Tag Archives: history

Today’s Random Japan Picture, Oct 25 2011

From a festival in Kyoto. Kyoto literally means “capitol” and was once the long-time capital of Japan. To this day, it remains a great cultural epicenter.

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Early Japan: Ritualized Duels

What’s Wrong With Ritual? In doing a little research on the history of the yari, the Japanese word for “spear,” I came across a mention that battles in early Japan, circa 700 A.D., were highly ritualized affairs with lone warriors … Continue reading

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Japanese: Places, Names, Fame and Renown

A Rose By Any Other Name What’s in a name? Today’s subject isn’t any particular place name; it is a term used for famous places as described in an essay on viewing Japanese prints, like ukiyo-e. There is, after all, … Continue reading

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On Wars and Japanese Emperors

Losing The Plot So, I was reading another article in the Japan Times, this time on a playwright who is doing a play that examines the origin myth of the Japanese imperial line (which would be the Yamato line, for … Continue reading

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The Sohei

Warrior Monks Although the word sohei is usually translated as warrior monks, the hei part fits “soldier” much better. These are monk-soldiers, but as English has no such term, warrior monks will generally do. The image above is a procession … Continue reading

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The Decay of the Power of Japan’s Emperors

A Bit Of Useful History Following the Genpei War (the subject of The Tale of Genji), which gave rise to the Bafuku (government said to be run out of a general’s tent rather than a palace), the Imperial line was subject … Continue reading

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Japanese Culture: Geisha, A Term Of Art

芸者 (げいしゃ、geisha) Let’s start with a bang: Geisha is a gender-neutral term in the original Japanese. This word is actually quite simple, combining 芸 (“gei,” lit. performance) with 者 (“sha,” lit. “person who does ___”). Thus, the word itself suggests a … Continue reading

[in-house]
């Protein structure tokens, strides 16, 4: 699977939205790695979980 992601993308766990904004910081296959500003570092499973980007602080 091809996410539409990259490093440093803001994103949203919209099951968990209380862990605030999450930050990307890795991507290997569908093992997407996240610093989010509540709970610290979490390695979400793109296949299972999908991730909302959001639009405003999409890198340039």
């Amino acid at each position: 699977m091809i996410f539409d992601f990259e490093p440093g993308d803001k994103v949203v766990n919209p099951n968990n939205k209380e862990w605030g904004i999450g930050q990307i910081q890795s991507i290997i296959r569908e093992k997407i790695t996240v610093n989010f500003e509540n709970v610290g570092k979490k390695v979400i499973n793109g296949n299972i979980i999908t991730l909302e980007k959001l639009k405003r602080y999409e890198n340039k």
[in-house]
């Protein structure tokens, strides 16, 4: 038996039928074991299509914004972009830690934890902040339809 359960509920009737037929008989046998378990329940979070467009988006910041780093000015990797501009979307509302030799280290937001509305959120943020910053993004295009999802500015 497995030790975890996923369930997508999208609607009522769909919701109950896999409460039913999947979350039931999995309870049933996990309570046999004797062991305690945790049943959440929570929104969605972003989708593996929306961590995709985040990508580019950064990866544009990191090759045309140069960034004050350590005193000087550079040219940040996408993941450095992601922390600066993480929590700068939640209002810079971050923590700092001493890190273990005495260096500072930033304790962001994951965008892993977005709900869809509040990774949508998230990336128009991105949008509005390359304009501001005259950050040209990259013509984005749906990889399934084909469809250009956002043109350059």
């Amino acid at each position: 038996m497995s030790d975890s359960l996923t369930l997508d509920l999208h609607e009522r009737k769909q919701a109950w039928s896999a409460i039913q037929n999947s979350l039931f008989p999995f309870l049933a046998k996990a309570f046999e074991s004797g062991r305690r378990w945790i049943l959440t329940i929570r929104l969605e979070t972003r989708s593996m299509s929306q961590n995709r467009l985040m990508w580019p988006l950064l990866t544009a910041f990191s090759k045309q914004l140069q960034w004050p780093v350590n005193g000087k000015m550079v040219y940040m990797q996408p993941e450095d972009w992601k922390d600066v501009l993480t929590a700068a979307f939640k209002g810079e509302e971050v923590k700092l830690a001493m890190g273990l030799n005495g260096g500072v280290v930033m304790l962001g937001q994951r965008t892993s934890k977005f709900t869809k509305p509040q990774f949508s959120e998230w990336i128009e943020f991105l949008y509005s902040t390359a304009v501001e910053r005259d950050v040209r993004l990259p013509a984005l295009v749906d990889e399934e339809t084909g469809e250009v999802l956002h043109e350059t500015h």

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Japanese Culture: The Legacy of Sun Tzu

Sun Tzu, Adopted Guru of Japan One rather interesting footnote of Chinese history is that the land where Sun Tzu is said to have hailed, the state of Wu, was more or less the eastern tip of China, the closest … Continue reading

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Japanese School Culture: The Sailor Fuku and the Gakuran

Origin In Japanese, 服 (fuku) simply means clothing. In the case of an individual set of clothes, we may safely read this as outfit. Sailor Fuku = sailor outfit. The “sailor outfit” came to Japan in the early 1920’s. Although … Continue reading

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Why Bushido Didn’t Push Japan Into WWII

Setting The Record Straight I don’t want to link to this because it’ll only draw attention to leaky history but, in my efforts to find sites worth linking this blog to, I began reading a ‘history of Japan’ that floated … Continue reading

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